Back in the early 2000s, Nickelodeon debuted a show called Pelswick. The series followed a teenage boy named Pelswick Eggert going through the eighth grade and using a wheelchair. Created by irreverent cartoonist (and quadriplegic) John Callahan, the show depicted life from Pelswick’s perspective, with the lens never all the way on or all the way off his disability.
The first episode involves Pelswick being denied a chance to go on a camping trip because his school is not zoned to handle accidents he might incur due to his chair. He says from the start, “I don’t get camping. You bring bad-tasting food into the forest, sleep in a garbage bag with a door, just so you can wake up with a line of ants up your nose.” Still, he liked the idea of hanging out with his friends and roasting marshmallows with his crush, Julie, and is somewhat disappointed. In a furor to advocate on his behalf, some friends and family begin lobbying and protesting, and the trip is cancelled for everyone. When Pelswick speaks on his own behalf, he explains that he never wanted to ruin anyone else’s fun, and the camping trip becomes a backyard camping party that everyone enjoys.
The show sometimes included these disability-based storylines, but they were never the standard. Just as often, episodes centered on normal teenager issues. My absolute favorite was one in which Pelswick derides (in front of his friends) a popular boy band called N’Talented, but pretends to enjoy them to impress Julie. When his ruse is discovered, she is furious and throws a CD at him, asking “Why don’t you listen to them before you make a judgment?” When he does, he discovers that he really does love their music, and he shamefully hides it for fear that his peers will ridicule him. As a longtime N*SYNC fan, I related.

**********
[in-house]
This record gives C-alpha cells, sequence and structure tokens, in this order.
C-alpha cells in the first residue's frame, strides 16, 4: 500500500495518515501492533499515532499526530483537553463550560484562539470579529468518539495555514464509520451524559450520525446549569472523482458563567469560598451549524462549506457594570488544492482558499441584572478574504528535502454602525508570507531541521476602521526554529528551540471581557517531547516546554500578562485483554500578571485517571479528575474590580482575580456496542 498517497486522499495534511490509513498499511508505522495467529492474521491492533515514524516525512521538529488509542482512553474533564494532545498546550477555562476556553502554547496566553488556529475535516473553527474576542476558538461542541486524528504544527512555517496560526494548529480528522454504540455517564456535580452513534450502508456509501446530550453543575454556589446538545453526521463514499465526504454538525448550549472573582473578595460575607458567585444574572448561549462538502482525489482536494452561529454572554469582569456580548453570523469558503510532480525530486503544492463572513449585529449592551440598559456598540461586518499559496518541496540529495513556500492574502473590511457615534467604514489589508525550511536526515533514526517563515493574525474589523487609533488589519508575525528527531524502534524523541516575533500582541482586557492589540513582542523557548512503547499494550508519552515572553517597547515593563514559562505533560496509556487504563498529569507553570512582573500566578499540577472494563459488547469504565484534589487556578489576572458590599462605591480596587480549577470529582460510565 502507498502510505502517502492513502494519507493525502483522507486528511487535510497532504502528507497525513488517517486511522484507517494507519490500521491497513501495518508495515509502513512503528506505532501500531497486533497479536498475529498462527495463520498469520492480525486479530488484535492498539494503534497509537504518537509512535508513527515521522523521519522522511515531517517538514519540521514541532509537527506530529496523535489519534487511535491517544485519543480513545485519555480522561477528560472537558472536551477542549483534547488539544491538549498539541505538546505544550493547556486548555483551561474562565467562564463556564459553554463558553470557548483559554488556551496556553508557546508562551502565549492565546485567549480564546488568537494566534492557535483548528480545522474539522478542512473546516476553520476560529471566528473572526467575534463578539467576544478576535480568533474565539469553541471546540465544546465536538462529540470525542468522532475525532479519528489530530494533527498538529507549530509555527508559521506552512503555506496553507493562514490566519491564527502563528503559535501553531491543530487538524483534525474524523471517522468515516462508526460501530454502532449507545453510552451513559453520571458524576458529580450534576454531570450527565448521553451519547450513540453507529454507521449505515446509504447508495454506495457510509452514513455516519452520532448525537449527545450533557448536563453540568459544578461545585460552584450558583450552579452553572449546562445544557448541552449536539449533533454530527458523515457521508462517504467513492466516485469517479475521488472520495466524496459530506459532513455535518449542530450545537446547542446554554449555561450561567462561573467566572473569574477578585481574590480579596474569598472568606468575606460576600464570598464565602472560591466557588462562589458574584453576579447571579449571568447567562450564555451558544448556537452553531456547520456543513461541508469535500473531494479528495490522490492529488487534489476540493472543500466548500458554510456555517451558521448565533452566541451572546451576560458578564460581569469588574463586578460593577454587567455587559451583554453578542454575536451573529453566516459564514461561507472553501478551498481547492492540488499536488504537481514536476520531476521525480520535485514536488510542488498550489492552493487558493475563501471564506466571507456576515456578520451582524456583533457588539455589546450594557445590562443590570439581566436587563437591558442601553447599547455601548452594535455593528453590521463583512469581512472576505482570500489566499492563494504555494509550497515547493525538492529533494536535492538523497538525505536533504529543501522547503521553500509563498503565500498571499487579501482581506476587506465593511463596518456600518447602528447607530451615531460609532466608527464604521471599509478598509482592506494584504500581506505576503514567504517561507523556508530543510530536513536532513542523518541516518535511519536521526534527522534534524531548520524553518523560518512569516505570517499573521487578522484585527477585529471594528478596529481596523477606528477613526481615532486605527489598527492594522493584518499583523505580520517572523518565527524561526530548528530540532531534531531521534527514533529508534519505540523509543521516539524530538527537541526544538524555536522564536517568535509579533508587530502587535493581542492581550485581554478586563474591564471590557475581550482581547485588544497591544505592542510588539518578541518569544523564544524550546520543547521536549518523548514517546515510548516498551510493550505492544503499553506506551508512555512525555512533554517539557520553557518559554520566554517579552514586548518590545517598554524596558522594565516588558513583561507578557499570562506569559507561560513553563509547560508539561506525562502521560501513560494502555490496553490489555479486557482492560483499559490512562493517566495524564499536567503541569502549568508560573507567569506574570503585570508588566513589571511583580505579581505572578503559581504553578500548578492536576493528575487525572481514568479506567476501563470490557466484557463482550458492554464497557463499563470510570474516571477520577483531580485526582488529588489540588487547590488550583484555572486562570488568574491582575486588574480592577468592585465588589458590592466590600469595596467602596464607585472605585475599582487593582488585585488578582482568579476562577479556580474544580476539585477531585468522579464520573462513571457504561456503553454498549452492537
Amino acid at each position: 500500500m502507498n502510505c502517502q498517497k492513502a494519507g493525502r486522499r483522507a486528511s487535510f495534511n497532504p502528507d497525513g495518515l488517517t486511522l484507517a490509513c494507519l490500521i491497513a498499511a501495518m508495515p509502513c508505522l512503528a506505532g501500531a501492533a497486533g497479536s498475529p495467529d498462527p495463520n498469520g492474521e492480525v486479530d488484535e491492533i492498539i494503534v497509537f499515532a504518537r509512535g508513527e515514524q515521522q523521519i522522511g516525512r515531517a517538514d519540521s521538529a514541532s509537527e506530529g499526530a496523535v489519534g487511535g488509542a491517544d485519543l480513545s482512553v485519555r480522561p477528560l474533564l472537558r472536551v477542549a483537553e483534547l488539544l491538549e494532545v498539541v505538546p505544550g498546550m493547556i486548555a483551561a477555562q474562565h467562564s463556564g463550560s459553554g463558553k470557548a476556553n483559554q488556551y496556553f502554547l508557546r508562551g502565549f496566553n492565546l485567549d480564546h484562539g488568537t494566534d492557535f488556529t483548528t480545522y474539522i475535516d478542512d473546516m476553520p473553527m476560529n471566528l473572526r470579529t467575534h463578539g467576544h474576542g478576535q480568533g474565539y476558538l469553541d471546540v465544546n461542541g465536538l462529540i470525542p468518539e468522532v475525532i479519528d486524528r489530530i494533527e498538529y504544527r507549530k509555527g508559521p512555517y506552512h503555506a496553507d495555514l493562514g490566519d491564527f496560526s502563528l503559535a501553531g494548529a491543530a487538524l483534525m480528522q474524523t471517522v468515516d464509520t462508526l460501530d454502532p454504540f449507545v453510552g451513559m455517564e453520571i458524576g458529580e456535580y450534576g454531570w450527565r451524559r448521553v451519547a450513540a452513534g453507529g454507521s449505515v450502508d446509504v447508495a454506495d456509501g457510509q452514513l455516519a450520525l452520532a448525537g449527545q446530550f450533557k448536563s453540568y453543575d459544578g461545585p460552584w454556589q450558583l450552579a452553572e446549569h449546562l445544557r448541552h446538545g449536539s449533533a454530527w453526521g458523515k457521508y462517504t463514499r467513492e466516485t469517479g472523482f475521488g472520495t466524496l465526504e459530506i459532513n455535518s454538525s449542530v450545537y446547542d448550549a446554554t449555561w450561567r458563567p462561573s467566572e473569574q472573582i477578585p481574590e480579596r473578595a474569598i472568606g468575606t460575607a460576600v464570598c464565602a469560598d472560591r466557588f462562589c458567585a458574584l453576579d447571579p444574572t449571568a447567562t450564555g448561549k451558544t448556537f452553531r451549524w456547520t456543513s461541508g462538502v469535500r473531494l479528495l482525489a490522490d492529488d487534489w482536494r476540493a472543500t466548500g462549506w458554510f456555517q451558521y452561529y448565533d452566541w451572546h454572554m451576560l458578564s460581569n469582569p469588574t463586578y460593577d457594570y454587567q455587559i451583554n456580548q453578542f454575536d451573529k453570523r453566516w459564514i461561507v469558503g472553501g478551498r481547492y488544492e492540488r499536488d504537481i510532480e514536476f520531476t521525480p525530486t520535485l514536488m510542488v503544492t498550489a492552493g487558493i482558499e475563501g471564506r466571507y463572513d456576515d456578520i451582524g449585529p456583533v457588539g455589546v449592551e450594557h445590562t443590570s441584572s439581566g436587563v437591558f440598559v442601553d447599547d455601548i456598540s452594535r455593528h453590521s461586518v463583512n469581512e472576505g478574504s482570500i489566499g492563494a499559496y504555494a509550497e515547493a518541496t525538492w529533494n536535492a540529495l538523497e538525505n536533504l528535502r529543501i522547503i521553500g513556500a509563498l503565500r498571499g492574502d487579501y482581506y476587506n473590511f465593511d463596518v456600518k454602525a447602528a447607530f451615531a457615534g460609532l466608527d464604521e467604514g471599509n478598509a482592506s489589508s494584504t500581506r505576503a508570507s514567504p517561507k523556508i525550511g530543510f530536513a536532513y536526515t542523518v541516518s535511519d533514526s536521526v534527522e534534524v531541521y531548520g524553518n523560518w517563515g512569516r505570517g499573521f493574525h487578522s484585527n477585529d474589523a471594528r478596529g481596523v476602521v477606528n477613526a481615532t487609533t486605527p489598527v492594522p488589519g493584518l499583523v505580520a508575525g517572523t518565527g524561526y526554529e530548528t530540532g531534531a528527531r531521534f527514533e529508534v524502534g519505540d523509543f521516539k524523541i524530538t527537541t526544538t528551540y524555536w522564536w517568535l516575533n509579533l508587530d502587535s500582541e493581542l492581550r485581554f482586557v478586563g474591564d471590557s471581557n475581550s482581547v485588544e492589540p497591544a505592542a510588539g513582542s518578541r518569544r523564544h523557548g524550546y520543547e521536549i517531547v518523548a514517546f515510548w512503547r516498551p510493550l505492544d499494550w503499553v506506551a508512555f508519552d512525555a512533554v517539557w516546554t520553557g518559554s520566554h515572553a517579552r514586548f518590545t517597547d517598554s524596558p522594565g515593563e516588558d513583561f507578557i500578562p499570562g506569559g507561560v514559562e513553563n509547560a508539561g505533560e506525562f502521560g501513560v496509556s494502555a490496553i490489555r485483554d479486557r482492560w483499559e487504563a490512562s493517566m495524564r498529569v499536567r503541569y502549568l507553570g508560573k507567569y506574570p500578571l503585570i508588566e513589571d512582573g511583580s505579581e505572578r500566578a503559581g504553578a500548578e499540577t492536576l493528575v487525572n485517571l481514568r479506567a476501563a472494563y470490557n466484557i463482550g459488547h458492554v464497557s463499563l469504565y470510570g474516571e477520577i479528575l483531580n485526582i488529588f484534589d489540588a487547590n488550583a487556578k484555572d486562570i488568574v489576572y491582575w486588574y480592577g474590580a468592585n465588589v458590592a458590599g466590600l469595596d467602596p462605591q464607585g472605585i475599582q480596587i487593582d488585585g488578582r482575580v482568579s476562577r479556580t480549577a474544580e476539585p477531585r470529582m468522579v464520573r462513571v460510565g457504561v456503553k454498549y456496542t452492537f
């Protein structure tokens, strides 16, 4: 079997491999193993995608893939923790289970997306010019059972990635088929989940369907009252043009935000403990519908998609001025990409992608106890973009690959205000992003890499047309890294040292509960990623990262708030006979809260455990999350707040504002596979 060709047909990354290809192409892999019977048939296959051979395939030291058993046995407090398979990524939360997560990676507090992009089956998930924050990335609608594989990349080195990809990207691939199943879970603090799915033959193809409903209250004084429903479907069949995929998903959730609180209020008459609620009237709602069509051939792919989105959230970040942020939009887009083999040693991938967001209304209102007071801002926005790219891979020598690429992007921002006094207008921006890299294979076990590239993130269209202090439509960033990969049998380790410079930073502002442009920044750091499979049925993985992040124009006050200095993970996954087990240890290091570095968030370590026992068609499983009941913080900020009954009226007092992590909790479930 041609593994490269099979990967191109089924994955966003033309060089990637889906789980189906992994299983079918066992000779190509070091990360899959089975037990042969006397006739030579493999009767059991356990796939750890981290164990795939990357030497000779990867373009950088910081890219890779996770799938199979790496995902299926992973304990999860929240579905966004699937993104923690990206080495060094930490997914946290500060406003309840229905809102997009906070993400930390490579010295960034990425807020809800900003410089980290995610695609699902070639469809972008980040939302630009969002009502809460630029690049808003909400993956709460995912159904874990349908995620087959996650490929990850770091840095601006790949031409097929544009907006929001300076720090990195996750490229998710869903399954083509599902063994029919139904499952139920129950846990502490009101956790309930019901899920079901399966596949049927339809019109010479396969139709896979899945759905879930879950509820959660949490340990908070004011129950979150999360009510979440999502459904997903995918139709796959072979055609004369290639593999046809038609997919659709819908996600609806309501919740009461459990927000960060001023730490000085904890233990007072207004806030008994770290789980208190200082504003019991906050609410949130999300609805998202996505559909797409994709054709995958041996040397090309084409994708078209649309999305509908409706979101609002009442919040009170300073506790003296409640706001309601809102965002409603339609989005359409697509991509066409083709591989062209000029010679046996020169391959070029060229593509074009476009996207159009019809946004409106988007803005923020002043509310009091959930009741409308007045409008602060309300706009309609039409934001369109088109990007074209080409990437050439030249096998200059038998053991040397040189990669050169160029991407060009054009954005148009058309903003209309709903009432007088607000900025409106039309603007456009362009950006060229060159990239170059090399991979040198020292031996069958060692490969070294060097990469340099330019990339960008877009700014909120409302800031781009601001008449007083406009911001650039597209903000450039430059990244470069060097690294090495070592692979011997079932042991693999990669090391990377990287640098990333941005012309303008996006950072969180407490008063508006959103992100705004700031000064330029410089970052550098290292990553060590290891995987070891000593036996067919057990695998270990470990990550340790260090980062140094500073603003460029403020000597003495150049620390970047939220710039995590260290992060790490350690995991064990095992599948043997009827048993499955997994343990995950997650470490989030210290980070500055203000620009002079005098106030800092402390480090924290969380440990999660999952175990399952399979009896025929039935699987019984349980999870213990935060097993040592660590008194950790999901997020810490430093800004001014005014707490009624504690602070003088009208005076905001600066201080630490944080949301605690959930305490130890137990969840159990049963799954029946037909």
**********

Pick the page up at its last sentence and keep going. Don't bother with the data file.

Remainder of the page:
Pelswick got it right. It was a show about a person with a disability, but not about the disability itself. It was never heavy handed in showing how life for a teenager in a wheelchair is like any other. Pelswick had to deal with occasional condescension, physical limitations, and regular bullying (frequent antagonist, Boyd Scullarzo, would humiliate him and regularly call him “Pels-wheels”), but he also had an embarrassing family, difficulty talking to girls, and a guardian angel voiced by David Arquette (seriously). I still point to this show as being more instructive for how to treat and respect those with disabilities than anything I got in formal education. It remains the standard by which all other disability narratives should be judged.
Unfortunately, that standard isn’t met very often. Ableism in culture has existed for as long as disability and storytelling. While the use of disability as a narrative tool has varied from one tale to the next, I have rarely come across depictions in which the characters’ lives are not defined through the ableist gaze.
A couple of months ago, I had a free evening and decided to spend it watching the first couple of episodes of Marvel’s Daredevil on Netflix. I ended up watching eight episodes, passing out for the night, and finishing the remainder the next morning. This is highly atypical behavior for me. I’ve never been a binge-watcher of anything, but this one grabbed me. I’ve been a fan of the Daredevil character since I was a child, always thinking him one of the more fascinating figures in comic book fiction. My feeling has less to do with his blindness than with the incredible writing that has followed him over the years.